THE "ALMOST" PERFECT SEASON
Written by Morgan Melloh
Chapter 1: The Decision
*SMACK* as I heard my softball coach’s hand hit the table near my head at study tables. “Wake up Morgan. You have some work to do.” My coach, David Cook at Hamilton Southeastern, monitored the athletes who received a D or below on their report card, early before school began. I picked my head up so I can try to concentrate on what I was studying in front of me. My eyes were weary, and my body felt too relaxed in my chair. Trying not to doze off again because I knew I would get in trouble later at practice. I always felt that Coach was very intimidating, but knew he cared enough to not let me slip through the cracks. I was a junior in high school at the time. Taking all of my important core classes which included Biology, Spanish, and Geometry. Any class that seemed challenging, you name it. I was a major softball jock. Every time I sat in a classroom trying to concentrate on school work, all I could think about was when practice was starting. “When can I just let all of my school stress go away when I get on the field?” I would tell myself. Just for those 2 golden hours I wouldn’t have to worry about anything, but playing softball.
Going back about a year, by the end of my sophomore year, I already received a total of 30 different questionnaire letters from colleges that want me to pitch for them. It was nice to feel wanted by all the schools that you dreamt about in the Big Ten, Big 12, and even some SEC schools. But one college really stood out to me and recruited me HARD. The University of Louisville. The school seemed like it was legit, only 2 hours away from my home, my good friend Brittney Counts is going there, I love their colors, mascot, etc. It felt right being on their campus when I was eligible to visit. All I had to do was match my GPA with my ACT and SAT scores in order to get my FULL RIDE. Seemed like a fair deal.
So forwarding back to November of my Junior Year in Highschool, I received a call from the Head Softball coach from Louisville.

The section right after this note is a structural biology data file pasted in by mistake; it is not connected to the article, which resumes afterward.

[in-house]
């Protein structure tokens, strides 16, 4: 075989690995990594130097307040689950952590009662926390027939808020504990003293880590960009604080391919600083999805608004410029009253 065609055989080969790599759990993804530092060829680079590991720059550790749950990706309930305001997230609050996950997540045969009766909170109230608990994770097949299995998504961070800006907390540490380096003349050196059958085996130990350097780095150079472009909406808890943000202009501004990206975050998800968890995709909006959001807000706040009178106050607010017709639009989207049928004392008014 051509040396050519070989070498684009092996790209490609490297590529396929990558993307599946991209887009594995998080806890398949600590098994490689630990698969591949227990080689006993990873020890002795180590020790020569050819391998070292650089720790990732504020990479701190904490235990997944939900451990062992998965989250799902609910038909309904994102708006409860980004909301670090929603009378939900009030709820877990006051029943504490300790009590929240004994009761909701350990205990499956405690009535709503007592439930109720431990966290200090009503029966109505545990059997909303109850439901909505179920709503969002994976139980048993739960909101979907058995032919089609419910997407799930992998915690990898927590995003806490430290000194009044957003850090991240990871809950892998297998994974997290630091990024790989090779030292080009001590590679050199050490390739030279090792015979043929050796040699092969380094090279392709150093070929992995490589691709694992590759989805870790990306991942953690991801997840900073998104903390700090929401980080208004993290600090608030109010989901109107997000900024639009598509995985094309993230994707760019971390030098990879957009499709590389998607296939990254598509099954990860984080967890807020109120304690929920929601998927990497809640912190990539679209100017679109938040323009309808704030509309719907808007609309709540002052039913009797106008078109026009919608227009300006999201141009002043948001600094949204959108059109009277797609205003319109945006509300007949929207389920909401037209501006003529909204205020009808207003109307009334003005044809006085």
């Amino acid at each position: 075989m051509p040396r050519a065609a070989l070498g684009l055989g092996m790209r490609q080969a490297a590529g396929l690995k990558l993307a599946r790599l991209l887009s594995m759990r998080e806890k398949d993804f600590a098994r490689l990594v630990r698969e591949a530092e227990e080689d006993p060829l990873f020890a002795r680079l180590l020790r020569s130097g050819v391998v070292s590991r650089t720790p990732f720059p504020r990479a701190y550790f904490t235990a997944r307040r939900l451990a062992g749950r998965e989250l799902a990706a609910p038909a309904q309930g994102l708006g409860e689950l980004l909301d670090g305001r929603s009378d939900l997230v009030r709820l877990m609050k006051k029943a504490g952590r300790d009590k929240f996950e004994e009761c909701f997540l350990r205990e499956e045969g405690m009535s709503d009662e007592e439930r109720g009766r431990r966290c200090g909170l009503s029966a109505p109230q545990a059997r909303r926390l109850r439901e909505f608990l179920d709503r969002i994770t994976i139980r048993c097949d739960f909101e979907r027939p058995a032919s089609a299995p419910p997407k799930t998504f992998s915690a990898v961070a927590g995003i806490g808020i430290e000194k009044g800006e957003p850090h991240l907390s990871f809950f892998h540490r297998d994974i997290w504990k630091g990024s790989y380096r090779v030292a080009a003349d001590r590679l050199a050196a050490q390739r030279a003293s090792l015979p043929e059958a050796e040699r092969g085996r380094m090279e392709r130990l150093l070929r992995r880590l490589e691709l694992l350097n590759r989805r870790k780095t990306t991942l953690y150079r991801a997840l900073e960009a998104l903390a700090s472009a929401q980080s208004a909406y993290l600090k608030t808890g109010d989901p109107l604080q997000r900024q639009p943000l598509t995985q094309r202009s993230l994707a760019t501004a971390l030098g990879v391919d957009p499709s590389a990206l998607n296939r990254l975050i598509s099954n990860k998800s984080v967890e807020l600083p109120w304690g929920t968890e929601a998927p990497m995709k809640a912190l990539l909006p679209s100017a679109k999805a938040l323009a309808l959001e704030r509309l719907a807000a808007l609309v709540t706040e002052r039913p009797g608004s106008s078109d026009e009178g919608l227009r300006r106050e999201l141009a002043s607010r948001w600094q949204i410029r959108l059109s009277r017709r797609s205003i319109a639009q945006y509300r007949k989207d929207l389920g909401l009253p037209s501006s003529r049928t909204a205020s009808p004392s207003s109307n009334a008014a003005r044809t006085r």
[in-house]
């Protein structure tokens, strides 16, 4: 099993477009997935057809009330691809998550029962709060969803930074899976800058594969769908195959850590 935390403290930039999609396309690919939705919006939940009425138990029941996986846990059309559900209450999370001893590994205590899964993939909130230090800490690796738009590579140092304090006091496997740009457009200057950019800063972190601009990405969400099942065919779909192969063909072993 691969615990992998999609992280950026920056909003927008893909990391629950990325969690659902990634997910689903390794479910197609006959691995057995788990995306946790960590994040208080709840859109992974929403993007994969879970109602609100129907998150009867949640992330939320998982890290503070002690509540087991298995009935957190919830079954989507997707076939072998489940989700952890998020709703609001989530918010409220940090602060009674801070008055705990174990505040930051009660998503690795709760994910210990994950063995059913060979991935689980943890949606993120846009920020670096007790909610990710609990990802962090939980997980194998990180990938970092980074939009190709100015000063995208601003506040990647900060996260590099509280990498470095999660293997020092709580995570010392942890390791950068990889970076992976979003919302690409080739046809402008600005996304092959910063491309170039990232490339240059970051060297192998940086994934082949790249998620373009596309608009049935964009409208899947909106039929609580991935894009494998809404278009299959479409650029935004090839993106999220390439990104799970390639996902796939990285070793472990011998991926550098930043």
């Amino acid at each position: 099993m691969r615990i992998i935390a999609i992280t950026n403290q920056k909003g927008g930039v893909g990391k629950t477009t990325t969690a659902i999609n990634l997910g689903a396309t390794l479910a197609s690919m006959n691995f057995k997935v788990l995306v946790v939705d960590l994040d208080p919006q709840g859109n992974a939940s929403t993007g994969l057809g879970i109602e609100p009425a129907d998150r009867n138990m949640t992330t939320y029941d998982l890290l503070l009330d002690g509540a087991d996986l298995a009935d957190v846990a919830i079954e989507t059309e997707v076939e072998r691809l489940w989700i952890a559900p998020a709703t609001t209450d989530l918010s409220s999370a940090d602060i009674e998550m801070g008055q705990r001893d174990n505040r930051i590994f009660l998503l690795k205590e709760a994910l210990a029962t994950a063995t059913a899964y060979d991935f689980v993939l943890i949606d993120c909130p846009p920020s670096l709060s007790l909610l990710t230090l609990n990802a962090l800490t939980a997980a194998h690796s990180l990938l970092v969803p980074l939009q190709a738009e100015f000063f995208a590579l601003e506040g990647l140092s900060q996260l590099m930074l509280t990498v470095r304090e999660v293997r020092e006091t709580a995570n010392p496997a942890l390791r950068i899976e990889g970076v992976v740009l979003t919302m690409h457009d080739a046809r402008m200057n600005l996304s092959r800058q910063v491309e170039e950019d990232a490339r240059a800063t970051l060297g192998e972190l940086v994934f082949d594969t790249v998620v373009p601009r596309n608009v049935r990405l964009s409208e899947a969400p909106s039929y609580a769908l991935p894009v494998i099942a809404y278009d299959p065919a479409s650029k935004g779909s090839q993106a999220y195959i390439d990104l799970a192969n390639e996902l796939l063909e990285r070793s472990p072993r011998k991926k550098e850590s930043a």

“Morgan, we are really interested in you and we need an answer now. If not, we will have to drop the full ride scholarship to give to someone else,” she said.
Of course I would say yes who wouldn’t?
“Yes. Coach I am 100% in,” I told her with confidence.
You can tell she had excitement in her voice when she heard my overjoyed answer. Immediately I began spreading the word that I am now a verbal commit to the University of Louisville. One of the happiest moments in my life was knowing I was going to continue with my softball playing career. I never thought about what I wanted to major in, and if they had a good program for it or not, all I cared about was playing softball for the University I wanted to attend.
Chapter 2: Under pressure
As the days went by, I knew that my GPA wasn’t the best. I was sitting at a 1.9 in high school. I knew Junior year was going to be important and in order for me to have a leg up to get into U of L, I had to get a B in Biology, a C Geometry, and a C in Spanish. My dad signed me up for the ACT and SAT testing in order to match my test scores with my 1.9 GPA. It was going to be tough because I had to do some major high scoring in both those categories. I was feeling the pressure. Once I sat in that classroom for the ACT, I could feel my nerves working up. My leg constantly shaking up and down, feeling like I didn’t have enough time to think about each question. The first two times I took the ACT, I didn’t match it. The 3rd and 4th time I started to get a little closer. The 5th, 6th, 7th, and 8th time, I got close but wasn’t enough.
I started to think, “Will I ever get it? Am I failing myself? Am I failing everyone else that’s counting on me?” Those thoughts I will never forget. The doubt you set yourself with. Once we tried the testing route, I desperately needed to get a C or above in order to have a good position to get in. Every night I would think about it and stay up so late worrying. I felt like I had the worst acne that year from all the stress I was under. By the end of my Junior year, we had to take our final exams. As I slowly started opening my report card, my hands were shaking, heart was pumping, I couldn’t go through with it. Once I opened it, I closed my eyes for about 10 seconds, looked down and:
How did I fail so badly? I thought I studied til I knew it by heart! How did this happen? I knew I was in a hole and it would be tough to dig myself out.
I slowly handed my report card to my parents for them to take a look. They couldn’t believe it. “Well,” dad said. “You have to bust your butt the rest of your senior year to make it.”